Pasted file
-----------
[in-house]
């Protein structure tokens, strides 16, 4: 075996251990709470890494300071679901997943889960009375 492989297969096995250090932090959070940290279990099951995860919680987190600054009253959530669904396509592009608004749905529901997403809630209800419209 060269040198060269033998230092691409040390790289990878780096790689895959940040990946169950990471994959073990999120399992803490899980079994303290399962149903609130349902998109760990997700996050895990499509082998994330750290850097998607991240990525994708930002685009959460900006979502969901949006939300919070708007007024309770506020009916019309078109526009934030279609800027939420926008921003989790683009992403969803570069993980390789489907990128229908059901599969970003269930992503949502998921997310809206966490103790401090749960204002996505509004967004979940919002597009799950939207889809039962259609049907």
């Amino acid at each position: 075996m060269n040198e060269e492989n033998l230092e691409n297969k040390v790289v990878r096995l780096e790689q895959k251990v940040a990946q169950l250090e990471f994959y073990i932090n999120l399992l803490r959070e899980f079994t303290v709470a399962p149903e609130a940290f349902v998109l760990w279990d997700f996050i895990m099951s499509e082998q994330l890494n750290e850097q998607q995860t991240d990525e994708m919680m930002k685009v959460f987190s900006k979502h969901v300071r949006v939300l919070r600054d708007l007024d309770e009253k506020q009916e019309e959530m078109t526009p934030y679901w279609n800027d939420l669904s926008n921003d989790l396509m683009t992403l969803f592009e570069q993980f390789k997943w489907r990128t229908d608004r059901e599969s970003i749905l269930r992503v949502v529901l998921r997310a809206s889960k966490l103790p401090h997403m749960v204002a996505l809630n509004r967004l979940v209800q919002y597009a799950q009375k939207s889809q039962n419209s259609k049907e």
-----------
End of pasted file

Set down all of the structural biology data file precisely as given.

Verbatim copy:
[in-house]
């Protein structure tokens, strides 16, 4: 075996251990709470890494300071679901997943889960009375 492989297969096995250090932090959070940290279990099951995860919680987190600054009253959530669904396509592009608004749905529901997403809630209800419209 060269040198060269033998230092691409040390790289990878780096790689895959940040990946169950990471994959073990999120399992803490899980079994303290399962149903609130349902998109760990997700996050895990499509082998994330750290850097998607991240990525994708930002685009959460900006979502969901949006939300919070708007007024309770506020009916019309078109526009934030279609800027939420926008921003989790683009992403969803570069993980390789489907990128229908059901599969970003269930992503949502998921997310809206966490103790401090749960204002996505509004967004979940919002597009799950939207889809039962259609049907």
């Amino acid at each position: 075996m060269n040198e060269e492989n033998l230092e691409n297969k040390v790289v990878r096995l780096e790689q895959k251990v940040a990946q169950l250090e990471f994959y073990i932090n999120l399992l803490r959070e899980f079994t303290v709470a399962p149903e609130a940290f349902v998109l760990w279990d997700f996050i895990m099951s499509e082998q994330l890494n750290e850097q998607q995860t991240d990525e994708m919680m930002k685009v959460f987190s900006k979502h969901v300071r949006v939300l919070r600054d708007l007024d309770e009253k506020q009916e019309e959530m078109t526009p934030y679901w279609n800027d939420l669904s926008n921003d989790l396509m683009t992403l969803f592009e570069q993980f390789k997943w489907r990128t229908d608004r059901e599969s970003i749905l269930r992503v949502v529901l998921r997310a809206s889960k966490l103790p401090h997403m749960v204002a996505l809630n509004r967004l979940v209800q919002y597009a799950q009375k939207s889809q039962n419209s259609k049907e």